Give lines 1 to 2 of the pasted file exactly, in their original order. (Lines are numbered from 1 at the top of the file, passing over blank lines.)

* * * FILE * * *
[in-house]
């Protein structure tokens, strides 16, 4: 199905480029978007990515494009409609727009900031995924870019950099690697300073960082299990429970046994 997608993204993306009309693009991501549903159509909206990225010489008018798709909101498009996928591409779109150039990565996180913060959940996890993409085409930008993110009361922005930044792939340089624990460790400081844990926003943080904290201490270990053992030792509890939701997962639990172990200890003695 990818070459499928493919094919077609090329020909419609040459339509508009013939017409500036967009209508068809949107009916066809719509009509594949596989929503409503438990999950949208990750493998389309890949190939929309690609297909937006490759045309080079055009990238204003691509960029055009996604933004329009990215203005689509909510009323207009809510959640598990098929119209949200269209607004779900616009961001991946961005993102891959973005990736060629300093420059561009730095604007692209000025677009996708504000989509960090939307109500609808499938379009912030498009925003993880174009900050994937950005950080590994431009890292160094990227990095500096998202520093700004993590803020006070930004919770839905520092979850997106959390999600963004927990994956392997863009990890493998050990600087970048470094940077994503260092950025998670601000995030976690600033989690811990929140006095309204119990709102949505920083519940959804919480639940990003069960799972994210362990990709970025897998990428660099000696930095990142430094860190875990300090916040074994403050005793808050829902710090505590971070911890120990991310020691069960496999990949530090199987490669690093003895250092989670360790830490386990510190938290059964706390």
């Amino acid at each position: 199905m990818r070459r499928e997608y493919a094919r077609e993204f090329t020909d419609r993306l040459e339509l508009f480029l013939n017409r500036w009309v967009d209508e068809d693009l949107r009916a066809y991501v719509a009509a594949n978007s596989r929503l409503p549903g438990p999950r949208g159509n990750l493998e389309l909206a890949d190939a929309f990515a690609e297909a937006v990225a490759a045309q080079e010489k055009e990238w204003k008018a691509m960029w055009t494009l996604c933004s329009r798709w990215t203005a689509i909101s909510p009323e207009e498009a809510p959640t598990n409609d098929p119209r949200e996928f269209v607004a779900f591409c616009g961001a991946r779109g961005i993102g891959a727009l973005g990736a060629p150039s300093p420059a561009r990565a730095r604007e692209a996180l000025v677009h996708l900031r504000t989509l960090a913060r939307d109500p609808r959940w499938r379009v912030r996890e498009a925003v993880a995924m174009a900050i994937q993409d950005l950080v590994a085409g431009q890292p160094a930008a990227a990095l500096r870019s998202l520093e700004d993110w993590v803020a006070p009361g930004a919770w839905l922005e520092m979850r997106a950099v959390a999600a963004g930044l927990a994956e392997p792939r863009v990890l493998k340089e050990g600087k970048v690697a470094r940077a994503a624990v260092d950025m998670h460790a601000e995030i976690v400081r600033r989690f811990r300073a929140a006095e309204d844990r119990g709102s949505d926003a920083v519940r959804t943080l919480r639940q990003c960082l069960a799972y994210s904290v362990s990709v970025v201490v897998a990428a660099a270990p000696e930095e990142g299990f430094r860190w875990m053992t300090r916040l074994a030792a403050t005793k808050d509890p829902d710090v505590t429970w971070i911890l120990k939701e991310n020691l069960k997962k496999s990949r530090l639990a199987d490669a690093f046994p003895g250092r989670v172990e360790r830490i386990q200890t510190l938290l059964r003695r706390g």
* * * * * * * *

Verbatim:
[in-house]
């Protein structure tokens, strides 16, 4: 199905480029978007990515494009409609727009900031995924870019950099690697300073960082299990429970046994 997608993204993306009309693009991501549903159509909206990225010489008018798709909101498009996928591409779109150039990565996180913060959940996890993409085409930008993110009361922005930044792939340089624990460790400081844990926003943080904290201490270990053992030792509890939701997962639990172990200890003695 990818070459499928493919094919077609090329020909419609040459339509508009013939017409500036967009209508068809949107009916066809719509009509594949596989929503409503438990999950949208990750493998389309890949190939929309690609297909937006490759045309080079055009990238204003691509960029055009996604933004329009990215203005689509909510009323207009809510959640598990098929119209949200269209607004779900616009961001991946961005993102891959973005990736060629300093420059561009730095604007692209000025677009996708504000989509960090939307109500609808499938379009912030498009925003993880174009900050994937950005950080590994431009890292160094990227990095500096998202520093700004993590803020006070930004919770839905520092979850997106959390999600963004927990994956392997863009990890493998050990600087970048470094940077994503260092950025998670601000995030976690600033989690811990929140006095309204119990709102949505920083519940959804919480639940990003069960799972994210362990990709970025897998990428660099000696930095990142430094860190875990300090916040074994403050005793808050829902710090505590971070911890120990991310020691069960496999990949530090199987490669690093003895250092989670360790830490386990510190938290059964706390």